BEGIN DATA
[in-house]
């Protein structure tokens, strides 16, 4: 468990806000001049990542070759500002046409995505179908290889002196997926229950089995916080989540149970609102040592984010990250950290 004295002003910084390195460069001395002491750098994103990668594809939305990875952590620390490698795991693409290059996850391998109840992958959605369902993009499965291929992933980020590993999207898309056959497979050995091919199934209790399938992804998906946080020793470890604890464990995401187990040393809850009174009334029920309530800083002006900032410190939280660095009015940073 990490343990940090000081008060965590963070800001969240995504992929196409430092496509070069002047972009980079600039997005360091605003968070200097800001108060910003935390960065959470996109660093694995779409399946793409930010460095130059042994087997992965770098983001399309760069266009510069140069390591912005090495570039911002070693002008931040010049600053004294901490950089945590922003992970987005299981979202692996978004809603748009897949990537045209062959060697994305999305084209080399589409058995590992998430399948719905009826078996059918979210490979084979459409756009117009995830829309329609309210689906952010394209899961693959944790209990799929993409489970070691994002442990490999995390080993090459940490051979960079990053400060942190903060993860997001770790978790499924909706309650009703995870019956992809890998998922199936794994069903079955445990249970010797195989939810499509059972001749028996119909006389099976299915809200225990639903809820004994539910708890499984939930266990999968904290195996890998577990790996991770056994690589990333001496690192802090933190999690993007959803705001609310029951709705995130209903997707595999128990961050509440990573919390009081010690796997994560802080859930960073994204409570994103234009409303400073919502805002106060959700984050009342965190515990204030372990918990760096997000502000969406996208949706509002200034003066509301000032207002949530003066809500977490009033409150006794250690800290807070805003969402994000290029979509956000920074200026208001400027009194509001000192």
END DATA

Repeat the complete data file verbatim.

[in-house]
């Protein structure tokens, strides 16, 4: 468990806000001049990542070759500002046409995505179908290889002196997926229950089995916080989540149970609102040592984010990250950290 004295002003910084390195460069001395002491750098994103990668594809939305990875952590620390490698795991693409290059996850391998109840992958959605369902993009499965291929992933980020590993999207898309056959497979050995091919199934209790399938992804998906946080020793470890604890464990995401187990040393809850009174009334029920309530800083002006900032410190939280660095009015940073 990490343990940090000081008060965590963070800001969240995504992929196409430092496509070069002047972009980079600039997005360091605003968070200097800001108060910003935390960065959470996109660093694995779409399946793409930010460095130059042994087997992965770098983001399309760069266009510069140069390591912005090495570039911002070693002008931040010049600053004294901490950089945590922003992970987005299981979202692996978004809603748009897949990537045209062959060697994305999305084209080399589409058995590992998430399948719905009826078996059918979210490979084979459409756009117009995830829309329609309210689906952010394209899961693959944790209990799929993409489970070691994002442990490999995390080993090459940490051979960079990053400060942190903060993860997001770790978790499924909706309650009703995870019956992809890998998922199936794994069903079955445990249970010797195989939810499509059972001749028996119909006389099976299915809200225990639903809820004994539910708890499984939930266990999968904290195996890998577990790996991770056994690589990333001496690192802090933190999690993007959803705001609310029951709705995130209903997707595999128990961050509440990573919390009081010690796997994560802080859930960073994204409570994103234009409303400073919502805002106060959700984050009342965190515990204030372990918990760096997000502000969406996208949706509002200034003066509301000032207002949530003066809500977490009033409150006794250690800290807070805003969402994000290029979509956000920074200026208001400027009194509001000192």